Advertising in China should aim for a bespoke approach, rather than 'one size fits all' strategies.
Media buying agency MindShare Asia Pacific, a member of the WPP stable, believes multinational advertising dollars would be more wisely spent if campaigns reflected China's vast geographic and cultural diversity.
Says managing director Arvind SethÃ Âumadhavan: "In China ... it's always about creating a commercial that does equally well in Beijing as in the south. But China is changing so fast. You need to look at the different cities and then identify strategies which can be tailored to each of them."
Sethumadhavan suggests companies wanting to reach people in big cities such as Beijing and Shanghai should gear adspend towards print media, while consumers in smaller cities respond better to TV commercials.
He adds: "We discovered that outdoor media was most effective in Beijing and least effective in Guangzhou. It's because of the characteristics of the media, the bus shelters. They are badly maintained in Guangzhou and are not cleaned very frequently."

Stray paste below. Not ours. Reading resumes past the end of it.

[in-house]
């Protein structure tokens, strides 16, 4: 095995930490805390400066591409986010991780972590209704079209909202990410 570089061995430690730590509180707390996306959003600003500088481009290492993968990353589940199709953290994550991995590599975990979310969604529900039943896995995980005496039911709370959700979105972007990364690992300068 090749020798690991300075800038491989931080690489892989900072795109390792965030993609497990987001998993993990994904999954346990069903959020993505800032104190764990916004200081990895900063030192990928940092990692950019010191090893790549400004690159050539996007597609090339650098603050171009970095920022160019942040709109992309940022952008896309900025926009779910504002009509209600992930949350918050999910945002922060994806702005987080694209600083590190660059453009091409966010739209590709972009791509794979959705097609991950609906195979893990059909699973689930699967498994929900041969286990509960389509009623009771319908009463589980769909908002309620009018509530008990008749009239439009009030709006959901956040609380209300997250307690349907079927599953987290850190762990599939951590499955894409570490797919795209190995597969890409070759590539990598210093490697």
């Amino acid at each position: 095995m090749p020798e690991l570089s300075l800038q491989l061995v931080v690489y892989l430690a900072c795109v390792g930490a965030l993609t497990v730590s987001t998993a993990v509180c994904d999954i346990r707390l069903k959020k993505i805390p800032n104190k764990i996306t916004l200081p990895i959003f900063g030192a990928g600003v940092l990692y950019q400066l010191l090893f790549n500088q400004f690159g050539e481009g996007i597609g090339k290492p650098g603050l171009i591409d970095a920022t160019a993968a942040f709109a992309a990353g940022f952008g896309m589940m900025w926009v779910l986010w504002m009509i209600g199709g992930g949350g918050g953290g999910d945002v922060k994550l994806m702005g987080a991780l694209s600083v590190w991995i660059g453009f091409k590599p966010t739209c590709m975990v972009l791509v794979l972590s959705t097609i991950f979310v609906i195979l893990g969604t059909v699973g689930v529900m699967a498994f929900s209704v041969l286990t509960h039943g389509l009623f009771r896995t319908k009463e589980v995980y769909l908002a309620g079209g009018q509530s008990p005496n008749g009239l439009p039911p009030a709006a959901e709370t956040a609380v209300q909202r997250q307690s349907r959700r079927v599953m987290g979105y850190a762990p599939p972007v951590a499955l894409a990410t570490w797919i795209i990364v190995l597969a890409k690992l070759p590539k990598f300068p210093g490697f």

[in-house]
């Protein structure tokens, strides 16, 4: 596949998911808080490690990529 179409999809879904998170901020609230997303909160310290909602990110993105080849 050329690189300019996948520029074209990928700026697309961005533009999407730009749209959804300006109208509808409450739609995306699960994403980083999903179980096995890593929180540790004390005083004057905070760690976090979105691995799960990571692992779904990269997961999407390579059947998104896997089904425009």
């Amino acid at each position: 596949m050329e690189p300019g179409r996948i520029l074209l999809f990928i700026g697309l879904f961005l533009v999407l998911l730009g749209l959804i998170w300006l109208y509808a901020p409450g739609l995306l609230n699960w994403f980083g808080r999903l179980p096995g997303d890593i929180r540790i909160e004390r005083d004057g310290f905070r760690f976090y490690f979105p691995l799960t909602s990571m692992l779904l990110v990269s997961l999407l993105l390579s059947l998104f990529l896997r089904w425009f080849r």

Cultural differences can also impact on the effectiveness of advertising, he says: "A Hong Kong celebrity could be very effective in Hong Kong and south China and have very little relevance in the north of China."
According to Nielsen Media Research, adspend in China grew 20% year-on-year in the first half of 2005 to $17.7bn (€15.03bn; £10.13bn).
MindShare predicts this growth will quicken to 25%-30% annually until 2007, thanks to the economic boom and the Beijing Olympics. It expects China to be the world's second biggest ad market after the US by 2008.
Data sourced from Financial Times Online; additional content by WARC staff